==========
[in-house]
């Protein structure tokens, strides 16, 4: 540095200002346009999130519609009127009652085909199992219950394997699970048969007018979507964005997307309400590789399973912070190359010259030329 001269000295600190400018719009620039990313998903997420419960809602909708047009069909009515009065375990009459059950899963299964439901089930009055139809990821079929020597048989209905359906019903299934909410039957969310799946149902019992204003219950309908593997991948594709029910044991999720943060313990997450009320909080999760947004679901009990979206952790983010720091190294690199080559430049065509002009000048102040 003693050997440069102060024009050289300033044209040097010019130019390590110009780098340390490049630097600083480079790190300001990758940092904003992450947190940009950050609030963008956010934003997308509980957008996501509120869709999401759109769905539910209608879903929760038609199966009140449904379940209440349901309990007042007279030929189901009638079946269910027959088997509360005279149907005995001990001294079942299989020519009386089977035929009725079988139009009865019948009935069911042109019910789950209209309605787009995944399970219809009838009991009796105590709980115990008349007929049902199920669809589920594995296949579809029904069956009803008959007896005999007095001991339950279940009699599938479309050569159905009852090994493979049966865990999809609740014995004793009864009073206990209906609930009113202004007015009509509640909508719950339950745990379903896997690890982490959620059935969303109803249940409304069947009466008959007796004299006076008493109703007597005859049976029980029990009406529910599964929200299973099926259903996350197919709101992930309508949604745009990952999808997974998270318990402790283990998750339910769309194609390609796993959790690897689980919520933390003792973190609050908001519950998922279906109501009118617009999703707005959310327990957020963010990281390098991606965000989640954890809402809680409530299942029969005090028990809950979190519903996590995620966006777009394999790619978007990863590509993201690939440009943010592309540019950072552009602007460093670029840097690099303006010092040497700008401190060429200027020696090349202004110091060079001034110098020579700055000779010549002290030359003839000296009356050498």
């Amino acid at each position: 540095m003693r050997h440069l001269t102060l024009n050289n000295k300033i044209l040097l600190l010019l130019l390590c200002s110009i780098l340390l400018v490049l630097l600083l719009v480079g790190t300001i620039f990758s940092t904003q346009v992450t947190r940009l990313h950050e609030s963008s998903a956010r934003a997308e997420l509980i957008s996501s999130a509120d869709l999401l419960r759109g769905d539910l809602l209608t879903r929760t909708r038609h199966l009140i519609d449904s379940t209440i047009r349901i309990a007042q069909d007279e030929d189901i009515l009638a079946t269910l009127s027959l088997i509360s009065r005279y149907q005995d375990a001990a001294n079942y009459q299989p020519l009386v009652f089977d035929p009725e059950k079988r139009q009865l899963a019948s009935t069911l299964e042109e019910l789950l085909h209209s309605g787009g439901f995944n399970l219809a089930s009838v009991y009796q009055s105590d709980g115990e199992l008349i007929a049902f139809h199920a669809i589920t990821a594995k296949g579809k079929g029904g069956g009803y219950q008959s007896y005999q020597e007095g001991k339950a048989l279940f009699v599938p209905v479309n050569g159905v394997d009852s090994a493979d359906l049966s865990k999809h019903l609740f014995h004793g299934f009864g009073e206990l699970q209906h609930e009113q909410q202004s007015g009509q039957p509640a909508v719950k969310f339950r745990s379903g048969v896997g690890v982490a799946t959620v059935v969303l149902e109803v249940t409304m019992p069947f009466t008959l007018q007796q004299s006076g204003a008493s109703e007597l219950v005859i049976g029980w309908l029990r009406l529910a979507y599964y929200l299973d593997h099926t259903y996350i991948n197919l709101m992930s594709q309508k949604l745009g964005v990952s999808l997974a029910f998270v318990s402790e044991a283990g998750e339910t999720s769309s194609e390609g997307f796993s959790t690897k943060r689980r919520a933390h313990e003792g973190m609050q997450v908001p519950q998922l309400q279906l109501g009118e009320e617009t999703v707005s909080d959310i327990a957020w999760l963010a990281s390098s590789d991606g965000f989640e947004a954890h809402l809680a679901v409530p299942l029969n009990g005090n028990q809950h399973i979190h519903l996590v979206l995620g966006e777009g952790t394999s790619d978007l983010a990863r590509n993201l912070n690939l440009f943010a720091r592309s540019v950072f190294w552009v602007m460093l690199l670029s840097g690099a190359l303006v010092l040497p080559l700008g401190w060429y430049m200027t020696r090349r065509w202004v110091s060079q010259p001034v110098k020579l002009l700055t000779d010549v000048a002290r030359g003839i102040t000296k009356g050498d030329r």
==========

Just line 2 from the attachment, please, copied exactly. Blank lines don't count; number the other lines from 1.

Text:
């Protein structure tokens, strides 16, 4: 540095200002346009999130519609009127009652085909199992219950394997699970048969007018979507964005997307309400590789399973912070190359010259030329 001269000295600190400018719009620039990313998903997420419960809602909708047009069909009515009065375990009459059950899963299964439901089930009055139809990821079929020597048989209905359906019903299934909410039957969310799946149902019992204003219950309908593997991948594709029910044991999720943060313990997450009320909080999760947004679901009990979206952790983010720091190294690199080559430049065509002009000048102040 003693050997440069102060024009050289300033044209040097010019130019390590110009780098340390490049630097600083480079790190300001990758940092904003992450947190940009950050609030963008956010934003997308509980957008996501509120869709999401759109769905539910209608879903929760038609199966009140449904379940209440349901309990007042007279030929189901009638079946269910027959088997509360005279149907005995001990001294079942299989020519009386089977035929009725079988139009009865019948009935069911042109019910789950209209309605787009995944399970219809009838009991009796105590709980115990008349007929049902199920669809589920594995296949579809029904069956009803008959007896005999007095001991339950279940009699599938479309050569159905009852090994493979049966865990999809609740014995004793009864009073206990209906609930009113202004007015009509509640909508719950339950745990379903896997690890982490959620059935969303109803249940409304069947009466008959007796004299006076008493109703007597005859049976029980029990009406529910599964929200299973099926259903996350197919709101992930309508949604745009990952999808997974998270318990402790283990998750339910769309194609390609796993959790690897689980919520933390003792973190609050908001519950998922279906109501009118617009999703707005959310327990957020963010990281390098991606965000989640954890809402809680409530299942029969005090028990809950979190519903996590995620966006777009394999790619978007990863590509993201690939440009943010592309540019950072552009602007460093670029840097690099303006010092040497700008401190060429200027020696090349202004110091060079001034110098020579700055000779010549002290030359003839000296009356050498």